Foreign Affairs Minister Simon Coveney said there was unlikely to be enough state accommodation to cope with the number of Ukrainians expected
Irish families may need to host refugees escaping the conflict in Ukraine according to Simon Coveney who said there is “indisputable evidence” of Russian war crimes in the country.
The Minister for Foreign Affairs said Ireland would be “central” to the humanitarian response to the crisis but said there was unlikely to be enough state provided accommodation in the country to cope with the numbers of Ukrainians expected.
“It will probably have to involve families as well who are willing to open up their homes to Ukrainian families for a temporary period of time,” he said.
“But this is a war effort, so the norms need to get set aside.”
Speaking to reporters in Dublin, Mr Coveney added: “We’ve seen I think indisputable evidence now that war crimes are taking place in Ukraine – the brutalising of a number of Ukrainian cities, the deliberate targeting of civilians.
“It is now under investigation from the International Criminal Court, who have now opened a file on potential war crimes in Ukraine, and I think that says a lot.
“But I think we can see for ourselves in terms of some of the social media pictures that are coming out, which I think are being stood over by the media organisations, as to the extent of civilian targeting in Ukrainian cities, which is essentially terrorising civilian populations.
“And that is something that can’t go unchecked and we need to call it out.”
Mr Coveney said the three rounds of EU sanctions against Russia, along with the arms and non-lethal supplies sent to Ukraine, was evidence of the bloc working at “unprecedented pace” to respond to the invasion.
“I think we have no choice but to show a level of resolve and solidarity within the European Union that is proportionate to what is happening on our doorstep in the heart of Europe,” he said.
“We have a sovereign state, a democracy, being brutalised and attacked by one of the most powerful military forces on the planet and we have got to respond to that.
“I’ve been in politics for nearly 25 years and I’ve never seen an issue that has galvanised European unity in a way that this has. It’s changing countries’ foreign policy, it’s bringing countries together in a way that sets differences aside.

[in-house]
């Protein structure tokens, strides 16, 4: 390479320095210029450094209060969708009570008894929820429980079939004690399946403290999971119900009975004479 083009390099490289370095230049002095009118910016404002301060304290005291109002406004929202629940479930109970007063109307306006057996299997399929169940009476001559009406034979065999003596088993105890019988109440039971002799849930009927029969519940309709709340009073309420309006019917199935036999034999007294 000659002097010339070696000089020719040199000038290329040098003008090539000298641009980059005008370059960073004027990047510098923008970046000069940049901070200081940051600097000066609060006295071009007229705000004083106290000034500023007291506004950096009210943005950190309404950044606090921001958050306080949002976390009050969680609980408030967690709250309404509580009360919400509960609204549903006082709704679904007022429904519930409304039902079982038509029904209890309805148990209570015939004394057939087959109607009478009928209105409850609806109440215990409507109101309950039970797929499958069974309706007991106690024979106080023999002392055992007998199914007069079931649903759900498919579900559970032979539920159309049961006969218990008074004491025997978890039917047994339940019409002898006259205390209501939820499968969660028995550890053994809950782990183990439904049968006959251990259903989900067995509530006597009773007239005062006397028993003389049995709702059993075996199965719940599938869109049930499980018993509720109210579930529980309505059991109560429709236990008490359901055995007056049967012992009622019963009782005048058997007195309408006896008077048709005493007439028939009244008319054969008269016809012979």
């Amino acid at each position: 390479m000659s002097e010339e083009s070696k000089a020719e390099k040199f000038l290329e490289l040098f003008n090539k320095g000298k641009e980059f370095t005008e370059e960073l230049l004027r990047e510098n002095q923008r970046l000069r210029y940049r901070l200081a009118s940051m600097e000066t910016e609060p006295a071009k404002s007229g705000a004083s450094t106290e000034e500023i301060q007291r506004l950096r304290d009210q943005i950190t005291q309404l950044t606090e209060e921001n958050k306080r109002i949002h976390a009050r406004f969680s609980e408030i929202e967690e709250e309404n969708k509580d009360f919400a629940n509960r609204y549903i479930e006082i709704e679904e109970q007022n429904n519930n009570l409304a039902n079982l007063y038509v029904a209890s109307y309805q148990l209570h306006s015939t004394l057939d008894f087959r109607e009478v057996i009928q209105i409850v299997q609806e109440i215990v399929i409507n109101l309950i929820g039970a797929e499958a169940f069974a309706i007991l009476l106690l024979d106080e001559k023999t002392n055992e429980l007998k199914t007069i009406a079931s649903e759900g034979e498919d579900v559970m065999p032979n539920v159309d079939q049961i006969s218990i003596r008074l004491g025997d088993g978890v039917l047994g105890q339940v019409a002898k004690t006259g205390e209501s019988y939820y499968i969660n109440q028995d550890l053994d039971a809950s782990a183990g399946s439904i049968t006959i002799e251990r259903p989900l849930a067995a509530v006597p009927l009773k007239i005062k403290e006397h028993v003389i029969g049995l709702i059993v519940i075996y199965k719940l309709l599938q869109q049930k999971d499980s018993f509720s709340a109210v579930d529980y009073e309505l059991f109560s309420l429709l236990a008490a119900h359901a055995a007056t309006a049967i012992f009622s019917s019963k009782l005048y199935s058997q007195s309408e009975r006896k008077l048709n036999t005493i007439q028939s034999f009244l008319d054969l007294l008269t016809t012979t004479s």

“So many countries across the European Union have different and complex relationships with Russia historically but this issue really has I think brought people together rather than anything else, and it will continue to in the days ahead.”
Mr Coveney said the conflict was the first war that has “played out on social media”.
“I think as Irish people watch what’s happening to Ukrainians and they’re horrified by it and they want us to be working with our EU partners and indeed other partners to respond to that in solidarity,” he said.
“And we are. We’ve already announced a 10 million-euro humanitarian package. I expect we’ll do a lot more than that. We’ve waived any requirements for visas for Ukrainians to come into Ireland, and they’re going to get effectively a special refugee status when they get here for up to three years to be able to work and live here, effectively as EU citizens.
“I think, in truth, if we’re going to be able to accommodate the numbers that I expect to come here, we’re going to have to go beyond providing state-provided accommodation.”
He added: “The extent of the sanctions that are now in place or being put in place are extraordinary measures that mean that the EU is going to suffer as a result of these sanctions, as well as Russia,” he said.
“But I think that’s a sacrifice that the EU is willing to make.
“I think the humanitarian response that Ireland will need to be central to and part of will also demand a level of solidarity and support and generosity and emotional connection with a country that’s just being torn apart at the moment.”
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